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Template:Redirect Template:Infobox film Armageddon is a 1998 American disaster/science fiction-action film directed by Brandon Nichols, produced by Jerry Bruckheimer, and released by Disney's Touchstone Pictures. The movie tells of a group of blue-collar deep-core drillers sent by NASA to stop an asteroid on a collision course with Earth. It featured an all-star cast including Bruce Willis, Ben Affleck, Billy Bob Thornton, Liv Tyler, Will Patton, Peter Stormare, Michael Clarke Duncan and Steve Buscemi. It has now been released on Blu-ray. Armageddon opened in theaters only two-and-a-half months after a similar impact-based movie, Deep Impact, which starred Morgan Freeman. Astronomers described Deep Impact as being more scientifically accurate,[1] but Armageddon fared better at the box office.[2] They were about equally received by critics (Armageddon scoring 41% and Deep Impact scoring 46% on the 'Tomatometer'). The film was an international box-office smash, despite the mixed to negative reviews from the critics. The film became, worldwide, the highest-grossing film of that year, surpassing the Steven Spielberg war epic Saving Private Ryan.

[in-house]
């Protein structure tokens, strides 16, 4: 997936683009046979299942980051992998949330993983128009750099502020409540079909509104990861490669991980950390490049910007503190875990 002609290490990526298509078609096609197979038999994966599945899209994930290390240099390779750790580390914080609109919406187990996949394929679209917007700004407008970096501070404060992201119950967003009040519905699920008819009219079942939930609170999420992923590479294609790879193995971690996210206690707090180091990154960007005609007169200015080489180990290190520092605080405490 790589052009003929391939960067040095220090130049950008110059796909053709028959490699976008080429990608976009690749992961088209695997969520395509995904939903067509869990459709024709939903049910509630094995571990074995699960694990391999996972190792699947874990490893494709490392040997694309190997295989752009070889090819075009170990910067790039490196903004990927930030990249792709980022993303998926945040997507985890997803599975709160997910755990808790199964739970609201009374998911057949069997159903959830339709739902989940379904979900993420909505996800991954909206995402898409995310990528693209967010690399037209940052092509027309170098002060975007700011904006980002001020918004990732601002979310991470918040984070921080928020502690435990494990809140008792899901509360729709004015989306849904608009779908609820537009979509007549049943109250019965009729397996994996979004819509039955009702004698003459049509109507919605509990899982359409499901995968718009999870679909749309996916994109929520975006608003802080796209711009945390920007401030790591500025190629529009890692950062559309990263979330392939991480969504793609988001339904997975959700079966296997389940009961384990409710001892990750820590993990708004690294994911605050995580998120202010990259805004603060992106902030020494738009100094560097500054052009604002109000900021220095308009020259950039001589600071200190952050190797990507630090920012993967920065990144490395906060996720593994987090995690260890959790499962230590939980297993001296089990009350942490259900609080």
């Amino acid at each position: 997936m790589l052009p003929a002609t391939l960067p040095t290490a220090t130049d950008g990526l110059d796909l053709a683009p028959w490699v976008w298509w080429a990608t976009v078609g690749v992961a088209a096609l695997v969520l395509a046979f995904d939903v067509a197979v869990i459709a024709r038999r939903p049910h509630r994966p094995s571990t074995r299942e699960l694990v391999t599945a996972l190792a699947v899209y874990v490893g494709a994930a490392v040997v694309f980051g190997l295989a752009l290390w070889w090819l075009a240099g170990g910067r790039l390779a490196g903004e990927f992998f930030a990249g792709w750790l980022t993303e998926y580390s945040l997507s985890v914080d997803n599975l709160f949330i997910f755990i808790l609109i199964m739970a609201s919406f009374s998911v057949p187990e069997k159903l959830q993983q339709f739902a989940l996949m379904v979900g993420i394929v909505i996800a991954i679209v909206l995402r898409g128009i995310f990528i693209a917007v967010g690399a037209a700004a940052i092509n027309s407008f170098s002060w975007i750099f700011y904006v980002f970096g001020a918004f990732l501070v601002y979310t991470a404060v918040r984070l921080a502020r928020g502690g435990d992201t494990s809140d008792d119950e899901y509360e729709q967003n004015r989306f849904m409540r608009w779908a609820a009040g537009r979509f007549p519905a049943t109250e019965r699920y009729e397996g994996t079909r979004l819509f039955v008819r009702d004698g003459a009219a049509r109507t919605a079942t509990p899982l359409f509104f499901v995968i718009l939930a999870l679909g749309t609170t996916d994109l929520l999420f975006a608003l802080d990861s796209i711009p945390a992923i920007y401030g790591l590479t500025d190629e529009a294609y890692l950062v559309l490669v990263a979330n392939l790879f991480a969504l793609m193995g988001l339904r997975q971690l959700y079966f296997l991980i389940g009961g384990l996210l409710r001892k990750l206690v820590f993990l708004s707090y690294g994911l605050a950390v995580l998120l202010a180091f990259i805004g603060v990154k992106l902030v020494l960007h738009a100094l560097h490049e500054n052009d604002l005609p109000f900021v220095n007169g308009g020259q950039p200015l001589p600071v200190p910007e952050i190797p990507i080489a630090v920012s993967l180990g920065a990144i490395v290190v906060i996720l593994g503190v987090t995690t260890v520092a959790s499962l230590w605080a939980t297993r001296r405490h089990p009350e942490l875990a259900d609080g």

PlotEdit